Ballet, Weight(s), and Strength

So new research has come out showing the importance of continued (but not strenuous) strength training. Maintaining muscle is important for everyone as a way to stay healthy and fight excess weight gain, but it appears to be especially important for women, who generally live longer than men but are more prone to conditions that weaken the body, such as osteoporosis. NPR recently reported on how weight training can help women live stronger and better for longer. Strength conditioning is a common element of many different sports and fitness routines, and ballet is no exception!

Though ballet dancers may not hit the gym to work with barbells every day, the exercises that we practice in class help to maintain muscle condition and improve strength. In many ways, we use our own bodies as weights, especially to help strengthen hips, legs and feet. After all, that “toe lift” noted in the NPR article? It’s a rélévé! An important building block for turns and traveling steps, as well as a great way to condition and tone muscles from the toes on up.

Other commons balletic elements can help to improve strength: port de bras, especially in adage combinations and practiced slowly at the barre, builds muscles in the arms, shoulders, and upper body. Proper comportment (the carriage of the body) improves core muscles, especially abdominal muscles. Tendu and fondu condition the legs, and all those pliés? Great for hips, thighs, and the lower abdominals.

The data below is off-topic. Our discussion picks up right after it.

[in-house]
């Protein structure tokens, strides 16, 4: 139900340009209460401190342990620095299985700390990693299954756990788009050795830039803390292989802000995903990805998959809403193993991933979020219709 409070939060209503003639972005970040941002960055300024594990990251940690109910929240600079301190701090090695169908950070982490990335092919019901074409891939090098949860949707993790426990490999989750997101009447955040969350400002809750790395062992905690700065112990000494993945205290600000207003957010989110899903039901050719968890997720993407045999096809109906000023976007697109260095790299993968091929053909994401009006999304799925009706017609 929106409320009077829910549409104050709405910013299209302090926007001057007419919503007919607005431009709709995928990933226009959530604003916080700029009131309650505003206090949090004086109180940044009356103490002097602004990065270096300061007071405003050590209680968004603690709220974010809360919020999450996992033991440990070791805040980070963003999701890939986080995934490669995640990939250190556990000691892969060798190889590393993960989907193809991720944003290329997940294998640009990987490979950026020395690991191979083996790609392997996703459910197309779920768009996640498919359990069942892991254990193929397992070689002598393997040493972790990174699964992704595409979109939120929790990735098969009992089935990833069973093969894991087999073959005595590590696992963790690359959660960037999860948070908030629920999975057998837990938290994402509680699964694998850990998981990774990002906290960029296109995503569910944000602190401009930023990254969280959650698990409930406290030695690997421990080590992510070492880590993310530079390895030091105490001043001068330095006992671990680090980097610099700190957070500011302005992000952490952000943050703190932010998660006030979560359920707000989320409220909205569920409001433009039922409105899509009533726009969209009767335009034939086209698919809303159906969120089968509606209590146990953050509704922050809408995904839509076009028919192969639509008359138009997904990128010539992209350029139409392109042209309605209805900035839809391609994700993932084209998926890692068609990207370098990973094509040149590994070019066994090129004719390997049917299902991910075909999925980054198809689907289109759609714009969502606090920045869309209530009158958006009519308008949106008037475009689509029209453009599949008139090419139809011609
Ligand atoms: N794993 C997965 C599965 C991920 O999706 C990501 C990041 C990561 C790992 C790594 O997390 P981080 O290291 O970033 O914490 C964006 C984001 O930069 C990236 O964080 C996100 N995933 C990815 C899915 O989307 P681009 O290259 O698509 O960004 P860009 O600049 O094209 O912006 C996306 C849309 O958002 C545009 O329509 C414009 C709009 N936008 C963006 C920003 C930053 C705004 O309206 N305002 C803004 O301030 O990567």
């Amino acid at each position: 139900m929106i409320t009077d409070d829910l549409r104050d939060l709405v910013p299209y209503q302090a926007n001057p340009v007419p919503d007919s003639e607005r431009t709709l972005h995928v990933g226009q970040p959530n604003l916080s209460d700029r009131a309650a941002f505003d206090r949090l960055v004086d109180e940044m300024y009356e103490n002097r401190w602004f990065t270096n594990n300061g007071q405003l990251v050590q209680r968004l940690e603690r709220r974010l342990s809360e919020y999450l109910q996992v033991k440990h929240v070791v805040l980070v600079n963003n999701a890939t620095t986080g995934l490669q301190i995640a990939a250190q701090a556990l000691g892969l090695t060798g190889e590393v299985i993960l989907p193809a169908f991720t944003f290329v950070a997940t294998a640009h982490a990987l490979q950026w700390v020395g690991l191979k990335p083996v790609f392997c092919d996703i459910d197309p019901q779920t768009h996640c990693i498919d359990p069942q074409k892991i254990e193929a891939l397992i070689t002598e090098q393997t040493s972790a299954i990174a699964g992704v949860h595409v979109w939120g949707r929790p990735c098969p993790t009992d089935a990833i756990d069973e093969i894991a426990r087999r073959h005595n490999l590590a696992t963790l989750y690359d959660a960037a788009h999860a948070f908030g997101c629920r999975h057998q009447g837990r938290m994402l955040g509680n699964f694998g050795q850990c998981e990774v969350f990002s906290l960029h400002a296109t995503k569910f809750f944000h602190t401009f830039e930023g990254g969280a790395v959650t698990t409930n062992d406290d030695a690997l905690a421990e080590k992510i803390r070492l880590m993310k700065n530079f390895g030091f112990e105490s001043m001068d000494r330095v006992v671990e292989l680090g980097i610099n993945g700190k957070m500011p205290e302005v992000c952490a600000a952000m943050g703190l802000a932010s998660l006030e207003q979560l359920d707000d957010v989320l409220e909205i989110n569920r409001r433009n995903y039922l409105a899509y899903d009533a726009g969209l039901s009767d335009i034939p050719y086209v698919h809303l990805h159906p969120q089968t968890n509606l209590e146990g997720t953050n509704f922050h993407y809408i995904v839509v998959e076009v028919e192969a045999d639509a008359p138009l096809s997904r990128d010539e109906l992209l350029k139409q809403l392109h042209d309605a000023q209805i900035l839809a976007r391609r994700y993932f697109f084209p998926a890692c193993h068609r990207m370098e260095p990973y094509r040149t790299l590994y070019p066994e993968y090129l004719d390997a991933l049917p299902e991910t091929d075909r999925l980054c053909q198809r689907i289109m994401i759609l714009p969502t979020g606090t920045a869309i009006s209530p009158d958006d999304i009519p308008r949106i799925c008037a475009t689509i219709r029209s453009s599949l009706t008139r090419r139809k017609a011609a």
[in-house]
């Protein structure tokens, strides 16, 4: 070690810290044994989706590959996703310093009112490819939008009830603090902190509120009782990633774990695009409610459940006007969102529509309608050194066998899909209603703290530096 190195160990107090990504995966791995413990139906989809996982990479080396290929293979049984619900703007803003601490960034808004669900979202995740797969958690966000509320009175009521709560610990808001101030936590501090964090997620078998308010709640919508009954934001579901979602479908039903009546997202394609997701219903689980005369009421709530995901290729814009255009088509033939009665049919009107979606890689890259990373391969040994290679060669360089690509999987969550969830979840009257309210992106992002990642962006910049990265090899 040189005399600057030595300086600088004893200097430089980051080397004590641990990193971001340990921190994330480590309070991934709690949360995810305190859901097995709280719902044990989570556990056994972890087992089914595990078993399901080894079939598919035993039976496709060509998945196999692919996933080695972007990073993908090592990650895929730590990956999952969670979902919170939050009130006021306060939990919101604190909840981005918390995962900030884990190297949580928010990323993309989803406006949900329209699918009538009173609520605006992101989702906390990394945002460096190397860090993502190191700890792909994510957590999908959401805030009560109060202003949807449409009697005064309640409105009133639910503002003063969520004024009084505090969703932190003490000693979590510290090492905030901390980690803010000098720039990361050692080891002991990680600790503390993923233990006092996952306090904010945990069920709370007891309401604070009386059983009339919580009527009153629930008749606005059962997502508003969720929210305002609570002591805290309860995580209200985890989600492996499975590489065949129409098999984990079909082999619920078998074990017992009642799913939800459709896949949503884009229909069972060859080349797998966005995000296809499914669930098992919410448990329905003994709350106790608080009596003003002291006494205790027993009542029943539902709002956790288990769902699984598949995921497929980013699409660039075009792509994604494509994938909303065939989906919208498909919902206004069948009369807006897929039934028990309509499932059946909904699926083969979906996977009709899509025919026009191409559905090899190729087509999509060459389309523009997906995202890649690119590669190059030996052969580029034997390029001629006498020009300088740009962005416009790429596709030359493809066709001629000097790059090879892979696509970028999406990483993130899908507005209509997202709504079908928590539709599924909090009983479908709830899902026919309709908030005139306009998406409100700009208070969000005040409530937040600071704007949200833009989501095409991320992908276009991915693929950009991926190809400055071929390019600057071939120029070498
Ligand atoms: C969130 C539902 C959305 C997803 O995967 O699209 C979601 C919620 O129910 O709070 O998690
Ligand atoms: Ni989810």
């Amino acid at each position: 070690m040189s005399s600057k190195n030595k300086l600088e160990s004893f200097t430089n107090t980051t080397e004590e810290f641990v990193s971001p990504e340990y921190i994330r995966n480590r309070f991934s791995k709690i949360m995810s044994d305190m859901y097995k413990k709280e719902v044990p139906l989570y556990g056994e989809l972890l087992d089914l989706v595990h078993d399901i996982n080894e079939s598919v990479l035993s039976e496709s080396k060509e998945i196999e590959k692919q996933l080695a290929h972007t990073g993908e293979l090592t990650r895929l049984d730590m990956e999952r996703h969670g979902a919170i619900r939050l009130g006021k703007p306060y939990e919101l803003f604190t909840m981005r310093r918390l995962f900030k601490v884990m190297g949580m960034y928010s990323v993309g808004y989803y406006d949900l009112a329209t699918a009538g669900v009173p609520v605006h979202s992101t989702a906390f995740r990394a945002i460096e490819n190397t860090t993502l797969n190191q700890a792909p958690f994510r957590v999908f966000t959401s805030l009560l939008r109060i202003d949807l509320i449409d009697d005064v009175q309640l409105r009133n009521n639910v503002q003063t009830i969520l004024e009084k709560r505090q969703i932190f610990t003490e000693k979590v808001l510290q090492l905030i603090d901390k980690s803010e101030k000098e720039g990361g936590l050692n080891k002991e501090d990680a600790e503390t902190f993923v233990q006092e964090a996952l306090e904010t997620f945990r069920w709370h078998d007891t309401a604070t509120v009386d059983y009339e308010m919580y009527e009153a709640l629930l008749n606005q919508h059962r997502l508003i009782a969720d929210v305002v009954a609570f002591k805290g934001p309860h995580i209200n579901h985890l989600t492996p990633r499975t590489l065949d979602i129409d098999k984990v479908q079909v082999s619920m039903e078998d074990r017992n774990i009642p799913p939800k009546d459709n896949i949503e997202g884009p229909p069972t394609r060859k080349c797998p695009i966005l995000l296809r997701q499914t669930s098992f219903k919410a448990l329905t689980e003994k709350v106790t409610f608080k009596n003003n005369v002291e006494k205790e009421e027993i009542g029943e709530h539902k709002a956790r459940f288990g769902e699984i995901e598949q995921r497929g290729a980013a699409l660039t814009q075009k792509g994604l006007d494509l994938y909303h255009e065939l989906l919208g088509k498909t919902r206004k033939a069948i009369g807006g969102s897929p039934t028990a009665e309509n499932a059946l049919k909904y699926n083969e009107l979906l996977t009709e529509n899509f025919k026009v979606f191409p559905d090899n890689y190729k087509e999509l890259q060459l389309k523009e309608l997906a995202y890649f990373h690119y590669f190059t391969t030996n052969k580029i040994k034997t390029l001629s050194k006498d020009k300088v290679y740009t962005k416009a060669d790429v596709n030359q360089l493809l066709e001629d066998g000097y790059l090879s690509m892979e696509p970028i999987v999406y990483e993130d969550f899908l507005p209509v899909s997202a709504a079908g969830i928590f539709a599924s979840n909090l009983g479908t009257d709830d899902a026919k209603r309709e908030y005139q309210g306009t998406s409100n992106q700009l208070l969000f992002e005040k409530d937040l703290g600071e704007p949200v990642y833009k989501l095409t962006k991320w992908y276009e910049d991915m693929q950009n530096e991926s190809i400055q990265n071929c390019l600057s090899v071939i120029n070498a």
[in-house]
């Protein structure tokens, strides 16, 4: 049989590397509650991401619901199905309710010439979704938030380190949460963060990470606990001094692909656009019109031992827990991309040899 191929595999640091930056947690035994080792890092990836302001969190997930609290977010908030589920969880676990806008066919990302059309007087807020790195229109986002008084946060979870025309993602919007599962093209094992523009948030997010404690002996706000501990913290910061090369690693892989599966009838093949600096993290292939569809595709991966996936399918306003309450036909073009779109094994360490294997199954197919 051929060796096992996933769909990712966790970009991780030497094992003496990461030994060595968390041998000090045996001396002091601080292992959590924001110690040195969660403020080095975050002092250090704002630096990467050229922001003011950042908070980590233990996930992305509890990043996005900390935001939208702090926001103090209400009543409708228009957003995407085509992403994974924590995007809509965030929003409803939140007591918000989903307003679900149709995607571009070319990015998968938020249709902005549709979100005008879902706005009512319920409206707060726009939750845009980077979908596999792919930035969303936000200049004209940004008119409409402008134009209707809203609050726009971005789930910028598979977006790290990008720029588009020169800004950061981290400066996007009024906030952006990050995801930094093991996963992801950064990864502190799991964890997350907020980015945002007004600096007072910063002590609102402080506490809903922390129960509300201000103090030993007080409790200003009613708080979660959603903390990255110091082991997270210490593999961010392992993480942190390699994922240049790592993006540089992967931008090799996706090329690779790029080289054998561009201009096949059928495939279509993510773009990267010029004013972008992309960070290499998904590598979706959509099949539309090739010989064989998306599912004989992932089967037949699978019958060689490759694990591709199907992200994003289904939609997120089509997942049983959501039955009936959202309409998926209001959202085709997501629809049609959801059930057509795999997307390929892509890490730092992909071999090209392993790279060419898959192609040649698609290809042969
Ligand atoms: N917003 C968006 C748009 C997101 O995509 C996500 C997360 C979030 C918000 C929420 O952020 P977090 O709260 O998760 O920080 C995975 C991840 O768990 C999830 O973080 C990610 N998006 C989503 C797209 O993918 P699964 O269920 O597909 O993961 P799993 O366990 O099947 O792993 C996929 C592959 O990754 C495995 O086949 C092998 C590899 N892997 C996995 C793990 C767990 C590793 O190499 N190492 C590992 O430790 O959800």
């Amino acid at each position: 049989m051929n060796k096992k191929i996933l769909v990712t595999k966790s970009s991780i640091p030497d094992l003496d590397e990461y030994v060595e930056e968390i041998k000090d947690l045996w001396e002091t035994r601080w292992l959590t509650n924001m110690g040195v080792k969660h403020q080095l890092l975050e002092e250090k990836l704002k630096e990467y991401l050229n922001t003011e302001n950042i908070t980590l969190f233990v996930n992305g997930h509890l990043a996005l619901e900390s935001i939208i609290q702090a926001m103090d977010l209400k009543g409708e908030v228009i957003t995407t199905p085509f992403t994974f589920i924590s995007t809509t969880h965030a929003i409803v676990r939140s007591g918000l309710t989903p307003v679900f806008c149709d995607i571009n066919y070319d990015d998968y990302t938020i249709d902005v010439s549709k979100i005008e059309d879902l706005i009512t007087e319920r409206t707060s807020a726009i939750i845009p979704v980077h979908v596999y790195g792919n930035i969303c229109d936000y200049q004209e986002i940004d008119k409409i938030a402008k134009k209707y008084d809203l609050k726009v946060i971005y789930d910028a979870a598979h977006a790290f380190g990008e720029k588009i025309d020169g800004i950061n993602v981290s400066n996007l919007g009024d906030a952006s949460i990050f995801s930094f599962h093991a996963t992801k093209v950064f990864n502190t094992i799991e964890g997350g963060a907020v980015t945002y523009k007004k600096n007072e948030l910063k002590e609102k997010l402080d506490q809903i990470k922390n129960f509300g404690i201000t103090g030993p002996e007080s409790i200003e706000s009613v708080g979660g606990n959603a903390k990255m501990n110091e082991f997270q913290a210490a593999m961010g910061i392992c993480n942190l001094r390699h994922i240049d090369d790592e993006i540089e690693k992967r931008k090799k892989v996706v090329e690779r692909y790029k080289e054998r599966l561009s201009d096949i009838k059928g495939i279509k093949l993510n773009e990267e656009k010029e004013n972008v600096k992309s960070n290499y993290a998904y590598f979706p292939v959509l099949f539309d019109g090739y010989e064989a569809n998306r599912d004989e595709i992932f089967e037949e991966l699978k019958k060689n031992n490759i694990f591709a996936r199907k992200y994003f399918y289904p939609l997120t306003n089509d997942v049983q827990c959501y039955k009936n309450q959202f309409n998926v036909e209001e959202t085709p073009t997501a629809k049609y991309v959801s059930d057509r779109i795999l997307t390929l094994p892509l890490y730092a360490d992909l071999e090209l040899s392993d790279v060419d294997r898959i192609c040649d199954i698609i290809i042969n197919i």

Many dancers (from beginners to the pros) will do additional strength training to help build and sustain muscle through the body, including workouts with light free weights, Pilates (which is great for both strength, coordination and flexibility) and additional forms of exercise, like swimming or jogging. The MSU Group Exercise and Recreational Fitness programs offer many different classes that complement ballet very well, so for those wishing to move a bit more, I highly recommend checking out the class options on campus. I find that working with small free weights at home for about 15-20 minutes each day helps improve my personal fitness and makes it easier to transition to more challenging exercises at the barre or en centre (especially when performing adage). That may seem like a short amount of time, but it builds up to better fitness in the long run. As Joan Crockford of the American Council on Exercise notes in the NPR article, “for general muscular fitness, one to two sets of 12-15 reps with a weight that feels challenging at the end is a good rule of thumb.”

An important thing to remember when conditioning (or really doing any exercise) is not to overdo it. This is one of the reasons we spend a lot of class at the barre: it allows the dancer to fully warm the muscles up while being supported. The barre is also an important tool to use while building strength incrementally through the application of proper technique. Slow and steady wins this race: practiced conditioning, done on a regular schedule and at a comfortable pace, will lead to a stronger body (and lessen the possibility of injury).

Bottom line: train often, train comfortably, and keep those muscles strong for as long as possible! 🙂


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